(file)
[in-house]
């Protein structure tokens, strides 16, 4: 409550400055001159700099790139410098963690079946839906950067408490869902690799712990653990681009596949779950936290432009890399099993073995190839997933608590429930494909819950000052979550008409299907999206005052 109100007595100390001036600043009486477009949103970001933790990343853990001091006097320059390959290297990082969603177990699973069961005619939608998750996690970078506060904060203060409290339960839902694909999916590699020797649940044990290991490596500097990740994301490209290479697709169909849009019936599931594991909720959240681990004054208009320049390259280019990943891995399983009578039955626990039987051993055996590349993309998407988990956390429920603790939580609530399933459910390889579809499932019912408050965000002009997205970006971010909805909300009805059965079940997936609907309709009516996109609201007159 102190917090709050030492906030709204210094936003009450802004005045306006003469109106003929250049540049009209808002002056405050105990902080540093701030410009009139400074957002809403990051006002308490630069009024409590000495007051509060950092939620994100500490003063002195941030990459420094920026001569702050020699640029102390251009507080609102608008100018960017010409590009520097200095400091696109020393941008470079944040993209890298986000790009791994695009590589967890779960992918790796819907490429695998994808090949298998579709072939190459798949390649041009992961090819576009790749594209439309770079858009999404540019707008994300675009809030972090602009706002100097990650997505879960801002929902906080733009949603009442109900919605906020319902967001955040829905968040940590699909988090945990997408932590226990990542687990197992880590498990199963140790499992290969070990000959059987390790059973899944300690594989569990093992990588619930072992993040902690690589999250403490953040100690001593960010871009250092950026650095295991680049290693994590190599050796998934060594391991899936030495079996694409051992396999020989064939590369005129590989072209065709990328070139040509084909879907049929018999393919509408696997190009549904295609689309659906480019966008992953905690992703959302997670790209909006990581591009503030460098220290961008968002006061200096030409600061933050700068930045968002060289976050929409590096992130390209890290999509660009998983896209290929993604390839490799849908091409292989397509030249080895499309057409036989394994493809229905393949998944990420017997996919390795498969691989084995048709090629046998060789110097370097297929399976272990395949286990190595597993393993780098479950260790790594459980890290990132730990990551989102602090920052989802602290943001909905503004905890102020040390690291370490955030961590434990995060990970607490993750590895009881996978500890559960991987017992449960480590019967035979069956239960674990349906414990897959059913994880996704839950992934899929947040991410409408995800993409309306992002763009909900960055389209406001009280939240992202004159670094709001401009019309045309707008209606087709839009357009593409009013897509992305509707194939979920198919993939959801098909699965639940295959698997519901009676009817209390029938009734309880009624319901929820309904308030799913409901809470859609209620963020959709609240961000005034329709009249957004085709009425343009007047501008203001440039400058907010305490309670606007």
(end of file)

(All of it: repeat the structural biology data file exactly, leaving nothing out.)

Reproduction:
[in-house]
């Protein structure tokens, strides 16, 4: 409550400055001159700099790139410098963690079946839906950067408490869902690799712990653990681009596949779950936290432009890399099993073995190839997933608590429930494909819950000052979550008409299907999206005052 109100007595100390001036600043009486477009949103970001933790990343853990001091006097320059390959290297990082969603177990699973069961005619939608998750996690970078506060904060203060409290339960839902694909999916590699020797649940044990290991490596500097990740994301490209290479697709169909849009019936599931594991909720959240681990004054208009320049390259280019990943891995399983009578039955626990039987051993055996590349993309998407988990956390429920603790939580609530399933459910390889579809499932019912408050965000002009997205970006971010909805909300009805059965079940997936609907309709009516996109609201007159 102190917090709050030492906030709204210094936003009450802004005045306006003469109106003929250049540049009209808002002056405050105990902080540093701030410009009139400074957002809403990051006002308490630069009024409590000495007051509060950092939620994100500490003063002195941030990459420094920026001569702050020699640029102390251009507080609102608008100018960017010409590009520097200095400091696109020393941008470079944040993209890298986000790009791994695009590589967890779960992918790796819907490429695998994808090949298998579709072939190459798949390649041009992961090819576009790749594209439309770079858009999404540019707008994300675009809030972090602009706002100097990650997505879960801002929902906080733009949603009442109900919605906020319902967001955040829905968040940590699909988090945990997408932590226990990542687990197992880590498990199963140790499992290969070990000959059987390790059973899944300690594989569990093992990588619930072992993040902690690589999250403490953040100690001593960010871009250092950026650095295991680049290693994590190599050796998934060594391991899936030495079996694409051992396999020989064939590369005129590989072209065709990328070139040509084909879907049929018999393919509408696997190009549904295609689309659906480019966008992953905690992703959302997670790209909006990581591009503030460098220290961008968002006061200096030409600061933050700068930045968002060289976050929409590096992130390209890290999509660009998983896209290929993604390839490799849908091409292989397509030249080895499309057409036989394994493809229905393949998944990420017997996919390795498969691989084995048709090629046998060789110097370097297929399976272990395949286990190595597993393993780098479950260790790594459980890290990132730990990551989102602090920052989802602290943001909905503004905890102020040390690291370490955030961590434990995060990970607490993750590895009881996978500890559960991987017992449960480590019967035979069956239960674990349906414990897959059913994880996704839950992934899929947040991410409408995800993409309306992002763009909900960055389209406001009280939240992202004159670094709001401009019309045309707008209606087709839009357009593409009013897509992305509707194939979920198919993939959801098909699965639940295959698997519901009676009817209390029938009734309880009624319901929820309904308030799913409901809470859609209620963020959709609240961000005034329709009249957004085709009425343009007047501008203001440039400058907010305490309670606007």